Google faces a wave of public dismay and protest Thursday over its decision to scrap the Google Reader service.
The service enables users to subscribe to updates from any blog, website or news service they are interested in, via a common format called Real Simple Syndication, or RSS.
Google Reader, like other RSS readers, allows users to see when any of the websites they are subscribed to is updated, without having to visit them all.
The simple-to-use syndication service is considered vital by many of the independent bloggers that use it — helping drive readers to their site without the expense of advertising and alerting loyalists when they update.
The result was an immediate outpouring of protest on social media, with some accusing the company of “committing appicide” by “murdering” Google Reader.
The founder of MetaFilter.com — one of the original and still most widely used Web discussion forums — said he would quit his job to work for any company aiming to take over and improve the reader.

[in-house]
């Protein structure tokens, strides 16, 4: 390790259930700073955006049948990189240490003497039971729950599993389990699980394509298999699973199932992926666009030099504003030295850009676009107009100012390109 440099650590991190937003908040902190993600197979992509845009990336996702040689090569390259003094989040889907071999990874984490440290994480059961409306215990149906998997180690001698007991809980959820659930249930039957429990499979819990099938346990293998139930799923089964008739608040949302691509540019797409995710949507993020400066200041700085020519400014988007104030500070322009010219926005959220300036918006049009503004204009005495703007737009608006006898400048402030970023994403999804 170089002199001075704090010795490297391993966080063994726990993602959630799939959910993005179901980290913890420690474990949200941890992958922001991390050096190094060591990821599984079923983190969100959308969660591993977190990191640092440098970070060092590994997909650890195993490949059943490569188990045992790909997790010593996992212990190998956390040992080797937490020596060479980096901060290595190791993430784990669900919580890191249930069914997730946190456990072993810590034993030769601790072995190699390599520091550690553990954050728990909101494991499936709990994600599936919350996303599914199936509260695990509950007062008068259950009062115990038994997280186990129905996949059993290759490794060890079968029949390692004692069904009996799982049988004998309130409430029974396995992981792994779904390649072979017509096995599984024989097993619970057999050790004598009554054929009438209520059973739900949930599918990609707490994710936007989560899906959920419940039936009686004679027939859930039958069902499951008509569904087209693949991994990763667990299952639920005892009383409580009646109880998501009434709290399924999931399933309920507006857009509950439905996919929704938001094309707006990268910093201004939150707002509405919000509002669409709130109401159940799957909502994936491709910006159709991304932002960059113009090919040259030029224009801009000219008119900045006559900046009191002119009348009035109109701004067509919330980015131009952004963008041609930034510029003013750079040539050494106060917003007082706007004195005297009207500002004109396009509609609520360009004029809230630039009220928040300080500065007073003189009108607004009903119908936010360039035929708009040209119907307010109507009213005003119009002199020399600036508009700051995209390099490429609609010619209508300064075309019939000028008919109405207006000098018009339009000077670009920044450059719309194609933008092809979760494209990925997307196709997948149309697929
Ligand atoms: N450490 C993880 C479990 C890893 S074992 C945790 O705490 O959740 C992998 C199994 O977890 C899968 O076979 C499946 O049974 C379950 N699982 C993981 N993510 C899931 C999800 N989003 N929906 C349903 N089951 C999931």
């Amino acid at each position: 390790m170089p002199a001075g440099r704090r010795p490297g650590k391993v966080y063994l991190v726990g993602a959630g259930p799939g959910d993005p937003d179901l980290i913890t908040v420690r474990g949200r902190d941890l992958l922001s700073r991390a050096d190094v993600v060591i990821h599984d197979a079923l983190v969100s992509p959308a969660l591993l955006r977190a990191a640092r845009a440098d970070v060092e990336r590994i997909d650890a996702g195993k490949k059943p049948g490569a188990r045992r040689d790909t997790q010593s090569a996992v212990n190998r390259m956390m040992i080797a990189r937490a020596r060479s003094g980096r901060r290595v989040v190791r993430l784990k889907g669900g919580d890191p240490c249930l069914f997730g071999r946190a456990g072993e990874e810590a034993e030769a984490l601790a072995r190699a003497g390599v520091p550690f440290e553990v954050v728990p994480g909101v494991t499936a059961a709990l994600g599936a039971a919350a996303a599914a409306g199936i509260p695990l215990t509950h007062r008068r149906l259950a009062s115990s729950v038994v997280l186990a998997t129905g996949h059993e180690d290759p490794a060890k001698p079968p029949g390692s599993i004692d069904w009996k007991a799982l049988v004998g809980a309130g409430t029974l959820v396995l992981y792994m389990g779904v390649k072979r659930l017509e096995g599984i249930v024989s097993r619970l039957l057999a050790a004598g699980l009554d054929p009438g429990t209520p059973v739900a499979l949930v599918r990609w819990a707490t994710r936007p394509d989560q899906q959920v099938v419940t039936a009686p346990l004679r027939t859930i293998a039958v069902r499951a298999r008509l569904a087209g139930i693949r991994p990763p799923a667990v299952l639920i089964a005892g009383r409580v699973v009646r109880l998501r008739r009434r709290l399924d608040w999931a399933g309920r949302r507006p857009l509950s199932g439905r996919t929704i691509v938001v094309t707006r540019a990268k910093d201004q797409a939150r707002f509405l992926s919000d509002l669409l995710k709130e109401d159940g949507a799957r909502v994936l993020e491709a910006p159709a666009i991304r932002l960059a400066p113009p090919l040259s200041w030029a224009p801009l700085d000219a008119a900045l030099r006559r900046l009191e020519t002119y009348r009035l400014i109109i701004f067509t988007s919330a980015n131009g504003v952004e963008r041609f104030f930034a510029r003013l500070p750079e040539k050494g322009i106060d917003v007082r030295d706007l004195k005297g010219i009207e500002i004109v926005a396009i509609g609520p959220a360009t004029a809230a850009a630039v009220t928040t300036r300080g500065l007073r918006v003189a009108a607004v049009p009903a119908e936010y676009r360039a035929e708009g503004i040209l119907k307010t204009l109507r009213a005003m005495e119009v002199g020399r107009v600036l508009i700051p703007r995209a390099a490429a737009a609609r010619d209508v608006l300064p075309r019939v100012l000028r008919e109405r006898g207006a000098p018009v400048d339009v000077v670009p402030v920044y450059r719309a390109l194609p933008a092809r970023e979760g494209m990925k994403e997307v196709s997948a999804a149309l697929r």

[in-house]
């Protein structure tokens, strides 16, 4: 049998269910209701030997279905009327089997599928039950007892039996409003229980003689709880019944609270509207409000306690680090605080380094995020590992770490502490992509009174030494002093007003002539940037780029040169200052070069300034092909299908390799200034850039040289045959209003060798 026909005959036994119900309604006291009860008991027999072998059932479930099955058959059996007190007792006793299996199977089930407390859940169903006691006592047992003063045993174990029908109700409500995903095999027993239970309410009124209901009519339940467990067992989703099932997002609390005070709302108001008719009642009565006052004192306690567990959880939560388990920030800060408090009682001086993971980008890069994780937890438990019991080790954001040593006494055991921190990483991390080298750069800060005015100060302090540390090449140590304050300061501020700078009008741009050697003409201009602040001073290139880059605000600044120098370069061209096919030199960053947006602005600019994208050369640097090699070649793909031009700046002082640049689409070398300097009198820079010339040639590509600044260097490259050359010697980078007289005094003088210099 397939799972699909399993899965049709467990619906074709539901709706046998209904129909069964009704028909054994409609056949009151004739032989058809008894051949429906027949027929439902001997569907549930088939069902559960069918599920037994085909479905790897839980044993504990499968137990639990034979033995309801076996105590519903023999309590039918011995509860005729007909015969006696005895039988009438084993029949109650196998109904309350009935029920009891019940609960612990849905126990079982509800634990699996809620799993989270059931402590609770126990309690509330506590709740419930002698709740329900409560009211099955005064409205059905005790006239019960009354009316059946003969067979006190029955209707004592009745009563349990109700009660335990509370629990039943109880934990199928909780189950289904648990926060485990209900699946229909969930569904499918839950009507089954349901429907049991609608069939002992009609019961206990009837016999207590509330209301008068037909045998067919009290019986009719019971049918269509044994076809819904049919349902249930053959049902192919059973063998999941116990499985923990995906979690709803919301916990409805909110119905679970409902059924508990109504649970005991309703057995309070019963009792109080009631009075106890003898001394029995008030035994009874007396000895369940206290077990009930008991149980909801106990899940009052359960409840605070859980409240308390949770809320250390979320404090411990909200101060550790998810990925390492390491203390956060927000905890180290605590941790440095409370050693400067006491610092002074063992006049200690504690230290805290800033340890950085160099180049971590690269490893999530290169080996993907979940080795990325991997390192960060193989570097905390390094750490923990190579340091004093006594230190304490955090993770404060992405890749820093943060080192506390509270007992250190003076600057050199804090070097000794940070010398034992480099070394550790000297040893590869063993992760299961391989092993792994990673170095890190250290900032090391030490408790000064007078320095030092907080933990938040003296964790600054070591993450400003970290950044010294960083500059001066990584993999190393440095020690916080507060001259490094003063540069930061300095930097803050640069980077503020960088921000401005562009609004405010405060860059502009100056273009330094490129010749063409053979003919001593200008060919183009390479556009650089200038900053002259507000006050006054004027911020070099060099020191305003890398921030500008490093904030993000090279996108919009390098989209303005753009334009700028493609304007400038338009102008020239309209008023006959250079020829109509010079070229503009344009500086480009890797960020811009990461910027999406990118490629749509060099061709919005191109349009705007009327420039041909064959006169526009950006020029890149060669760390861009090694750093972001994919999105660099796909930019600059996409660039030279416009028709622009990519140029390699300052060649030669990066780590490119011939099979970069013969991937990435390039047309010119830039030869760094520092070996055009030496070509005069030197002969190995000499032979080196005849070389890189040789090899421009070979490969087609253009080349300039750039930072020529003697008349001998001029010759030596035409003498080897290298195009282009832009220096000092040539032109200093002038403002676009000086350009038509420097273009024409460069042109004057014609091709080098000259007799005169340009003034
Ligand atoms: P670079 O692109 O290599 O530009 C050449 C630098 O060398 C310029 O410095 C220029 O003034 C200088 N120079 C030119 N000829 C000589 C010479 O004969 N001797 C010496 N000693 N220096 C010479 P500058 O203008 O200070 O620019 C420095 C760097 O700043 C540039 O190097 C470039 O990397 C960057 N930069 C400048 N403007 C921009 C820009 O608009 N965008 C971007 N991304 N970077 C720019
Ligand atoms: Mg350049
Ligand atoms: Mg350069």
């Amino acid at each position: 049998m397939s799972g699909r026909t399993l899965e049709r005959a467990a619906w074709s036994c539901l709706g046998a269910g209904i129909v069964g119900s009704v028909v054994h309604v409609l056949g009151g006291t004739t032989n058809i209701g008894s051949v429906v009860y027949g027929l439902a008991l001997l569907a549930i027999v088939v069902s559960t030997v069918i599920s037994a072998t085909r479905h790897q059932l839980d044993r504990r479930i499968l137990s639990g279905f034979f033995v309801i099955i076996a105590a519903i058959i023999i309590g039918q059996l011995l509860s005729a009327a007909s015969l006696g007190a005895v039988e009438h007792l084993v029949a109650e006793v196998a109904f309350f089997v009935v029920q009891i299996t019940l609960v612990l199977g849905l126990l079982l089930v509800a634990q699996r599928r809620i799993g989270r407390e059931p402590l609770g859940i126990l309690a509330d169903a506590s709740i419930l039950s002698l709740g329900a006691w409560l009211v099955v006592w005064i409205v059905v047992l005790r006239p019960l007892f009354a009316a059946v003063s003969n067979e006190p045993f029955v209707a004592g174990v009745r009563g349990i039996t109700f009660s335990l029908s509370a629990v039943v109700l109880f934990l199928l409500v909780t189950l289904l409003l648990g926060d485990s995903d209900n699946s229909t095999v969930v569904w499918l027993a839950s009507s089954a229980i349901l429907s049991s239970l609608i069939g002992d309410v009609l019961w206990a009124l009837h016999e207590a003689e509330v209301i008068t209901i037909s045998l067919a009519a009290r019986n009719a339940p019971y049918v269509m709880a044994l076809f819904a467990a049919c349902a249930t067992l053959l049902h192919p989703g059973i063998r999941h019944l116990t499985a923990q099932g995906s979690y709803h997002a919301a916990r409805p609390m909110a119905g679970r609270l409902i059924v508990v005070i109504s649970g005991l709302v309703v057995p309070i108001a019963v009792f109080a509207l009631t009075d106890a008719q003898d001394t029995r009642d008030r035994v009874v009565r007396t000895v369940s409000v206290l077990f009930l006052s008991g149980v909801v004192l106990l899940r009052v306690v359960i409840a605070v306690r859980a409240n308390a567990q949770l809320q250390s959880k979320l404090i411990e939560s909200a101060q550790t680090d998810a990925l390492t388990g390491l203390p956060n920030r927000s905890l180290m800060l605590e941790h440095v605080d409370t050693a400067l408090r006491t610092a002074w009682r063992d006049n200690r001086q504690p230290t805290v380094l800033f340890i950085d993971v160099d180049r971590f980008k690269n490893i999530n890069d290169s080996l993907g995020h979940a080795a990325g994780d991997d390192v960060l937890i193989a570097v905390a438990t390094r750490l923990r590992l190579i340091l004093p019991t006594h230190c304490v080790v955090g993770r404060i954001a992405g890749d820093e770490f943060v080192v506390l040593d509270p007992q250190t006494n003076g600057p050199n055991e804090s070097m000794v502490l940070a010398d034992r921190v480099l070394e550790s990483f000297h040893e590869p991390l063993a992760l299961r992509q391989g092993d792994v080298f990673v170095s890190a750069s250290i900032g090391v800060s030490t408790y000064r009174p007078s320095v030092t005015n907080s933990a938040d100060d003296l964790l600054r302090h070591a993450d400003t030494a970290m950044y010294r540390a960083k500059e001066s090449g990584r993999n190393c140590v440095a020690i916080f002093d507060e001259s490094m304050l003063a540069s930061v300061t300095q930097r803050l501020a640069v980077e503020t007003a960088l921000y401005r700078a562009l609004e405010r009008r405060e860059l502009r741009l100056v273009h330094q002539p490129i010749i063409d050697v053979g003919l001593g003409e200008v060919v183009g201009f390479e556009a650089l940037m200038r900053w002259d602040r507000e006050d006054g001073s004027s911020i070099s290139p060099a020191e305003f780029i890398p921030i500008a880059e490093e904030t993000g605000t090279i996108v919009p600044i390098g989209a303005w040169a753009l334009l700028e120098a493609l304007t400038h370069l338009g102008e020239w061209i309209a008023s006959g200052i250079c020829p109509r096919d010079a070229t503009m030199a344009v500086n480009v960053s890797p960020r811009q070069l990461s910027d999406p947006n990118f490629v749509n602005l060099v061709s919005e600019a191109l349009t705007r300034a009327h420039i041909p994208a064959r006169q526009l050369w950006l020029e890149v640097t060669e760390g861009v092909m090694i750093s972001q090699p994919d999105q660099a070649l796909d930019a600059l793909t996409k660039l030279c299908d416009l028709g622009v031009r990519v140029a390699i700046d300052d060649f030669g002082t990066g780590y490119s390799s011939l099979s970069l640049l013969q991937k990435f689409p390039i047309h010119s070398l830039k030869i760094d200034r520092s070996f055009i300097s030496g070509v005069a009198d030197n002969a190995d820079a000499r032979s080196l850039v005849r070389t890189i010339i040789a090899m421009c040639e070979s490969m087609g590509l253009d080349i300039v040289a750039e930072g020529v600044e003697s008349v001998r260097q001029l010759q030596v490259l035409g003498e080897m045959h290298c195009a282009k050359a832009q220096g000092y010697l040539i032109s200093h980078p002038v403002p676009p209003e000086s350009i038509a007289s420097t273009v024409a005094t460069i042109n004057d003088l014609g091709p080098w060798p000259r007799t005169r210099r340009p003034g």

“I think RSS is so important that I’d take a job (leaving MeFi) at any startup aiming to make an improved Google Reader (w/social features),” wrote Matt Haughey in a tweet.
“I’m serious,” he added, “and feel free to email me. MetaFilter can continue with the employees running things.”
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Shaun Waterman is an award-winning reporter for The Washington Times, covering foreign affairs, defense and cybersecurity. He was a senior editor and correspondent for United Press International for nearly a decade, and has covered the Department of Homeland Security since 2003. His reporting on the Sept. 11 Commission and the tortuous process by which some of its recommendations finally became ...
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